By: Christian McCarren
Dunkirk tells the incredible story of 400,000 British and French soldiers who were stranded on the beach of Dunkirk, France after being surrounded by the German army in May of 1940. This is not a war movie about battles, nor is it a story about a specific soldier, this is a story of how an entire community came together to help those in need. The film doesn’t rely on overtly bloody or violent shots to express the many downsides of war, rather Nolan’s direction, Hoyte van Hoytema’s cinematography, and Hans Zimmer’s incredible score all provide the necessary elements to tell this incredible story. It’s a story of teamwork, defeat, survival, and escape. The preceding battle that took place at Dunkirk was seen as one of the worst military disasters in British history, but the triumphant story of survival is seen as a great humanitarian victory.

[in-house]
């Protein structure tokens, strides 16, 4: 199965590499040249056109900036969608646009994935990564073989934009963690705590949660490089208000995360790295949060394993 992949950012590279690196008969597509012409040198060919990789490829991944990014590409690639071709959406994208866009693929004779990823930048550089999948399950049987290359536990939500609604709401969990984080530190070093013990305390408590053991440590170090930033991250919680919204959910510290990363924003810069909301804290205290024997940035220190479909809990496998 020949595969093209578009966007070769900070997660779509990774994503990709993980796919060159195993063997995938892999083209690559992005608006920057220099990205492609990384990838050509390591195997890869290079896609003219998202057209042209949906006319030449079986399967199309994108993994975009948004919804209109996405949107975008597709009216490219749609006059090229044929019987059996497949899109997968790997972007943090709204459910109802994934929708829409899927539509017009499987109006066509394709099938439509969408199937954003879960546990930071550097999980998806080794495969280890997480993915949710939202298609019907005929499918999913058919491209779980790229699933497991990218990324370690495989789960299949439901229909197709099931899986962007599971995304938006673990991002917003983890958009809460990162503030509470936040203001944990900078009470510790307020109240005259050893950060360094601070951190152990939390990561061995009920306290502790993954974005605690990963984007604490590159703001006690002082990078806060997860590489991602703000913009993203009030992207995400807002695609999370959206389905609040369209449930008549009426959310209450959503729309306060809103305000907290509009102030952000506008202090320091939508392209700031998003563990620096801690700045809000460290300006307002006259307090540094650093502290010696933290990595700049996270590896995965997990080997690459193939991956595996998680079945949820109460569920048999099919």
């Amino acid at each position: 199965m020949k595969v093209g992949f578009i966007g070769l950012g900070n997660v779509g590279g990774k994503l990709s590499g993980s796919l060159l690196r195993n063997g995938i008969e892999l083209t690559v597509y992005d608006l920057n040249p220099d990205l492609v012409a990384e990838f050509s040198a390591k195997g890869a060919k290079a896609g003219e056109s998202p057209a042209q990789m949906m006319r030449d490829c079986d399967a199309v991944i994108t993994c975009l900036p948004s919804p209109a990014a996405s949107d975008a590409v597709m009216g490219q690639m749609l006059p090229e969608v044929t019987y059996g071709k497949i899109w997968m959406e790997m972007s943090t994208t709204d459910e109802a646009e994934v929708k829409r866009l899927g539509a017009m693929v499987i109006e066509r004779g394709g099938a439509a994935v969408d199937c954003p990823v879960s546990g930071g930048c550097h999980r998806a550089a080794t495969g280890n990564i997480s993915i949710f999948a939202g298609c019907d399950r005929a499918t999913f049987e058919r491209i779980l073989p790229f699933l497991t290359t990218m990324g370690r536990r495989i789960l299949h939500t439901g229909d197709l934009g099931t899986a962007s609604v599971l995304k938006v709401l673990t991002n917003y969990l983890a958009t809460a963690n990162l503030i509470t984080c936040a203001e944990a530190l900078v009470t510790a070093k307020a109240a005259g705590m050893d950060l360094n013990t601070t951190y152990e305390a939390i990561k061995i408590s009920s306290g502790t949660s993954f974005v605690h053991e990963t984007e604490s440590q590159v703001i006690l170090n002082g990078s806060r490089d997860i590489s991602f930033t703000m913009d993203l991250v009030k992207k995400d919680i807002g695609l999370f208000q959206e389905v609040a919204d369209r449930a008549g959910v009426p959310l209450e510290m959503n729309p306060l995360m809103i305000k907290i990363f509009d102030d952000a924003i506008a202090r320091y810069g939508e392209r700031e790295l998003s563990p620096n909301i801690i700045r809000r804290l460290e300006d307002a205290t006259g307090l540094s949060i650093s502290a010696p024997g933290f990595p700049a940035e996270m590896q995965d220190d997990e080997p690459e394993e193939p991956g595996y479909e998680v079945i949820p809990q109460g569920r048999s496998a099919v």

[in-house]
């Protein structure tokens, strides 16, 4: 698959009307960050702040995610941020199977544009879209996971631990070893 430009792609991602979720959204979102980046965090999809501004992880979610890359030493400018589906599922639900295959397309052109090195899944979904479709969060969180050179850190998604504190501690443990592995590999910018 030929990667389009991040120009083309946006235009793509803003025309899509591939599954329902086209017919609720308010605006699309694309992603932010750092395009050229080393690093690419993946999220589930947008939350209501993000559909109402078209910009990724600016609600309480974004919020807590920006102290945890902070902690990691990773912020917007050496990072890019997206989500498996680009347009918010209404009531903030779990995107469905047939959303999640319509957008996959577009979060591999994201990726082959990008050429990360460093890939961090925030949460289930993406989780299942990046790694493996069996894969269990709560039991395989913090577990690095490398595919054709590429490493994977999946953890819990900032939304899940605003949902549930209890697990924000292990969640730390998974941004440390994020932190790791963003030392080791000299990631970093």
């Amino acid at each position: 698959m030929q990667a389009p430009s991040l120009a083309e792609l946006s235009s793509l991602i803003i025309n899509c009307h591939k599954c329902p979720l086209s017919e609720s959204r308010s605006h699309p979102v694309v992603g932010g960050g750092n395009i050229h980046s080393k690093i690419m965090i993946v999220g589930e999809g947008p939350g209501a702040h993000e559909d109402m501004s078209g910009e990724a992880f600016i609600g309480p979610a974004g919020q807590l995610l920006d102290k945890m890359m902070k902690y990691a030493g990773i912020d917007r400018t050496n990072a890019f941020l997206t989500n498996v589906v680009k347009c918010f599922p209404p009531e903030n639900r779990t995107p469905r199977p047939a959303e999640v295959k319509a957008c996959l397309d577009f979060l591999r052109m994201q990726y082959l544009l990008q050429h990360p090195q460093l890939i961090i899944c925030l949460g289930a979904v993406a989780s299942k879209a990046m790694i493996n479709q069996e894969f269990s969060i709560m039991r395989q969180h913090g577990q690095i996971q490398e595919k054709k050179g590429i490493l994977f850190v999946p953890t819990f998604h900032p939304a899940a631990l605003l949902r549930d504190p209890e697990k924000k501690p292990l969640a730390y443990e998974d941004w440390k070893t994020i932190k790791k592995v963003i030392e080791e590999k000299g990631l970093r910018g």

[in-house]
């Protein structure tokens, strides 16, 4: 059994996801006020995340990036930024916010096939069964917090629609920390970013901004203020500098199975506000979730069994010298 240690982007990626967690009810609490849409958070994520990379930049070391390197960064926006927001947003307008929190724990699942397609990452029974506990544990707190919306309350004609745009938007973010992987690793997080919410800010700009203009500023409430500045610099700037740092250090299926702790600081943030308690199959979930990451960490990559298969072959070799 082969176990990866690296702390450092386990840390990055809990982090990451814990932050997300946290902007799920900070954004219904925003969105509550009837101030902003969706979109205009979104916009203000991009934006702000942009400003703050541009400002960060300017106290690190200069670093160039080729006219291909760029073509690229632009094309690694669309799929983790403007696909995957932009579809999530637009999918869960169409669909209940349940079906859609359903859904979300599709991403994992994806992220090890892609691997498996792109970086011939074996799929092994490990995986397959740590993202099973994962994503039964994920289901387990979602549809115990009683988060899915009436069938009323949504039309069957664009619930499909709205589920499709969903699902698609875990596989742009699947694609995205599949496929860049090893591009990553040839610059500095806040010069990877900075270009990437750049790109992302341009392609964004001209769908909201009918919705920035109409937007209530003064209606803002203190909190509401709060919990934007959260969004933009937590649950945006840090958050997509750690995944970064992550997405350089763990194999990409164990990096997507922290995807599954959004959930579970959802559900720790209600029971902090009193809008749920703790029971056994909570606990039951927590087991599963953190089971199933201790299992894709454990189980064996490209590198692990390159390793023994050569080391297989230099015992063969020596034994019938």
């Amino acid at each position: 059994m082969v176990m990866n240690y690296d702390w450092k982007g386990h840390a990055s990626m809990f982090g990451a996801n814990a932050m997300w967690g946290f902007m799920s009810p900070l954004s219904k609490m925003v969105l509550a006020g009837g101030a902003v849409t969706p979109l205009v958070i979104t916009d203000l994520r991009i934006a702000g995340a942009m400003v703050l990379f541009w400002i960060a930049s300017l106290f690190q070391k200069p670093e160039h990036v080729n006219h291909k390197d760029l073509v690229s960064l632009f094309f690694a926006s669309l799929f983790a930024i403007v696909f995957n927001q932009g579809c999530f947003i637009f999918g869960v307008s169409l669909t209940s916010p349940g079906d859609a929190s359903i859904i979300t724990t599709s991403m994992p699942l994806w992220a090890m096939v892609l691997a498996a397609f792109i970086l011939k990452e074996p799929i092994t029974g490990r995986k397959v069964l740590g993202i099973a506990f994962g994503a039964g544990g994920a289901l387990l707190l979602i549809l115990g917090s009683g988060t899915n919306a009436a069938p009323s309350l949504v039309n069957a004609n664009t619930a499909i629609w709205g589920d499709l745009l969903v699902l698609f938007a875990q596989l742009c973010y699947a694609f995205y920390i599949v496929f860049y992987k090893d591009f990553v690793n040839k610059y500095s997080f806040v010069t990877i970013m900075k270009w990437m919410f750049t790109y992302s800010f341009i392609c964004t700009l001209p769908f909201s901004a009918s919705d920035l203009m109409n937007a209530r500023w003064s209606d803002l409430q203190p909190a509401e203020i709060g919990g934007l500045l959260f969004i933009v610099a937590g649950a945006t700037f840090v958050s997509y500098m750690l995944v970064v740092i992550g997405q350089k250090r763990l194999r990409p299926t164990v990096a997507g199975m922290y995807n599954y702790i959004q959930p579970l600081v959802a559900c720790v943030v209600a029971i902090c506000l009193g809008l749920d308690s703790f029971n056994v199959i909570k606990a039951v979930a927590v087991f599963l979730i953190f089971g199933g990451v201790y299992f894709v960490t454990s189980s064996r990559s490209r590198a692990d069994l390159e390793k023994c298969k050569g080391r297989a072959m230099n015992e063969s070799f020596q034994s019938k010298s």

The movie does not waste any time, it’s very fast paced and only has a runtime of about 1 hour and 45 minutes. Nolan crafted the story in such a way as to not reflect on the back stories of the characters in the film because it would be unnecessary. There is not one singular star of the movie either as the film has barely any dialogue in it. Nolan is the star of his movie because of the way that he was able to carefully craft this story and bring it all together to make the audience feel like they were on the beach with those men. This easily became my favorite movie of the year, in a year that has had many great movies so far.